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‘Government statutory requirement remains a challenge to hospitality sector in Africa’


According to the 2019 W Hospitality Group’s Africa Pipeline Report, Marriott led the way with a number of rooms and hotels (for hotel groups), followed by Hilton Worldwide and the Radisson Hotel Group. The report shows that these chains, which along with Accor represent almost 70 per cent of the total pipeline, all have development offices on the continent and are growing their local resource base.

With 11 hotels in five African countries and a combined total of more than 1300 rooms, along with 17 safari lodges and resorts in East Africa, Minor Hotels continues it’s an expansion in Africa, with a new facility in Nairobi opening later this year.

According to the hotel’s Regional Director for Africa, Mark Havercroft, hotel business in Africa in 2019 attracted capital as high as $1.8 billion, which is also successfully migrating into Africa to expand its footprint, which has been rooted in Europe, Asia, the Middle East, Australasia, South America and the United States.


On what Nigeria stands to gain from Minor Hotels, which will be making its debut in Nigeria soon, he said, “any hospitality industry chain that wants to establish itself in Africa must follow three key countries of interest; Nigeria, Kenya and South Africa. If you want to be a key player on the continent, you have to be established in those three countries. If you want to get anywhere in West Africa, you go through Nigeria. You know, if Nigeria sneezes the rest of the West Africa countries catches a cold. Minor Hotel’s ambition is to expand across Africa, which we are doing carefully and selectively. We’re not just trying to pin a flag on the map, we are selective on where we want to go,” he said.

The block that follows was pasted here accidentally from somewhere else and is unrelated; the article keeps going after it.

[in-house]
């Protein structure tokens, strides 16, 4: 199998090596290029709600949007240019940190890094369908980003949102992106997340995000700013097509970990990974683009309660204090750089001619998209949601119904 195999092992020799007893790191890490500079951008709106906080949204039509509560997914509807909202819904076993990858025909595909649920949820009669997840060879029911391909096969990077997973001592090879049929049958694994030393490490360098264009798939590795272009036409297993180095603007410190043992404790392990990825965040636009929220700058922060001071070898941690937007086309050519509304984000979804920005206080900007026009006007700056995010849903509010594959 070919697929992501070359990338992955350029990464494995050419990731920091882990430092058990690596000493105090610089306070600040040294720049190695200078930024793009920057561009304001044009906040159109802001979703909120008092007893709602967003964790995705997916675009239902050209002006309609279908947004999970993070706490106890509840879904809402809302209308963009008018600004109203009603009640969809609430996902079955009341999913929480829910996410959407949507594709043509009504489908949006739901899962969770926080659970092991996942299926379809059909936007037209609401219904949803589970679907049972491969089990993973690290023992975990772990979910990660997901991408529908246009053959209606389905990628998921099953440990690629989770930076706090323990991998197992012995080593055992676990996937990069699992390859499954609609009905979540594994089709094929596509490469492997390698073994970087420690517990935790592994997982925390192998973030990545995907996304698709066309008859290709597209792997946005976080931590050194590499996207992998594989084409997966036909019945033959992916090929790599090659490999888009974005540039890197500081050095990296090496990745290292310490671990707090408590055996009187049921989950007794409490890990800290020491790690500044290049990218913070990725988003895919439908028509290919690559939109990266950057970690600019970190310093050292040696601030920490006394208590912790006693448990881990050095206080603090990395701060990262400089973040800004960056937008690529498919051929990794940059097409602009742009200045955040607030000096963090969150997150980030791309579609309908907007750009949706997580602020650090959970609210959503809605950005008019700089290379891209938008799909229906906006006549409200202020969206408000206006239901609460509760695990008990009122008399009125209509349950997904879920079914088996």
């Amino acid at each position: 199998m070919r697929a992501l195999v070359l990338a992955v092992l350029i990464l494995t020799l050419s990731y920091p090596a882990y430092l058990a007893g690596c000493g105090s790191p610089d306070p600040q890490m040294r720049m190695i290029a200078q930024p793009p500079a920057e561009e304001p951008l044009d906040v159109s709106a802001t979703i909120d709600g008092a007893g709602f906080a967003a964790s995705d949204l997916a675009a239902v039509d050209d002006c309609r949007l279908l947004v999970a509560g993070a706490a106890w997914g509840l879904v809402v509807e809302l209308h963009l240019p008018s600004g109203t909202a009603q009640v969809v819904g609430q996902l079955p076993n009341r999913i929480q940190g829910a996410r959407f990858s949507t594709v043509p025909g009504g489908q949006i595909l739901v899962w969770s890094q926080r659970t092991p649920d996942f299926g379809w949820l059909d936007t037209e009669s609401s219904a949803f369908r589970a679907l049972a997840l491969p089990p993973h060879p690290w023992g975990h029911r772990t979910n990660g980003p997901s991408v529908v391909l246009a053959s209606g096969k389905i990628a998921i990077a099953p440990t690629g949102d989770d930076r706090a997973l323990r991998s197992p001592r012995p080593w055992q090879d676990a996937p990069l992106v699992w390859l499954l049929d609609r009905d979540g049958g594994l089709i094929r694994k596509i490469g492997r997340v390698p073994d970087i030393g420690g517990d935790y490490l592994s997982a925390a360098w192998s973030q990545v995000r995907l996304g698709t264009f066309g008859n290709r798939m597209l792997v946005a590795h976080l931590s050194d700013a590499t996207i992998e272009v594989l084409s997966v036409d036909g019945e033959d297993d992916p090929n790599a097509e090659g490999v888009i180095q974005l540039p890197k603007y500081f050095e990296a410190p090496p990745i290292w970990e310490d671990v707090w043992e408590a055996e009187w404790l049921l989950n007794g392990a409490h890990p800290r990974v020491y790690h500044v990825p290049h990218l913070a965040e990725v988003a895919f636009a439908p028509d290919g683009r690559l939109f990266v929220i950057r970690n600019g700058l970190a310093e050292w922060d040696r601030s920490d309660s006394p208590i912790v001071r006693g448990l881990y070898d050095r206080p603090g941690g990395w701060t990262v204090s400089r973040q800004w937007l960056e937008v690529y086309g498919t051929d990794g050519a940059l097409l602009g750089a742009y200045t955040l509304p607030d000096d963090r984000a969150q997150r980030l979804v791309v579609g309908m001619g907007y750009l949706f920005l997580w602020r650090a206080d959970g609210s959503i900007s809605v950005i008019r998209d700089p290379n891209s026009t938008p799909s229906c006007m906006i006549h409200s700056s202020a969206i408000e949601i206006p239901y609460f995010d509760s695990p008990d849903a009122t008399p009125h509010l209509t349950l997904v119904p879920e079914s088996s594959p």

On how well he understands the Nigeria terrain, he said, “Only a foolish man would say he fully understands the Nigerian terrain; it’s a life of its own. Nigeria is an amazing country; it’s dynamic. It’s crazy, but you have to understand the dynamics of doing business in Nigeria, otherwise you’ll fail. It’s challenging and it’s complicated with the government structure; it’s a complicated affair. If you haven’t got good guys to surround you to guide you along, you could have problems.”

On the challenges facing the Africa hospitality industry, he said, “I suppose a common challenge tends to be government statutory requirements and ease of access into the country. Again, logistics of getting there; the number of hours wasted with the immigration officials. It’s a common challenge, so, I’m not singling out Nigeria. The bureaucracy that goes with it, it’s probably the greatest challenge that we should look at to improve. However, despite the challenges, we are confident that we have the right recipe to play in Nigeria.”


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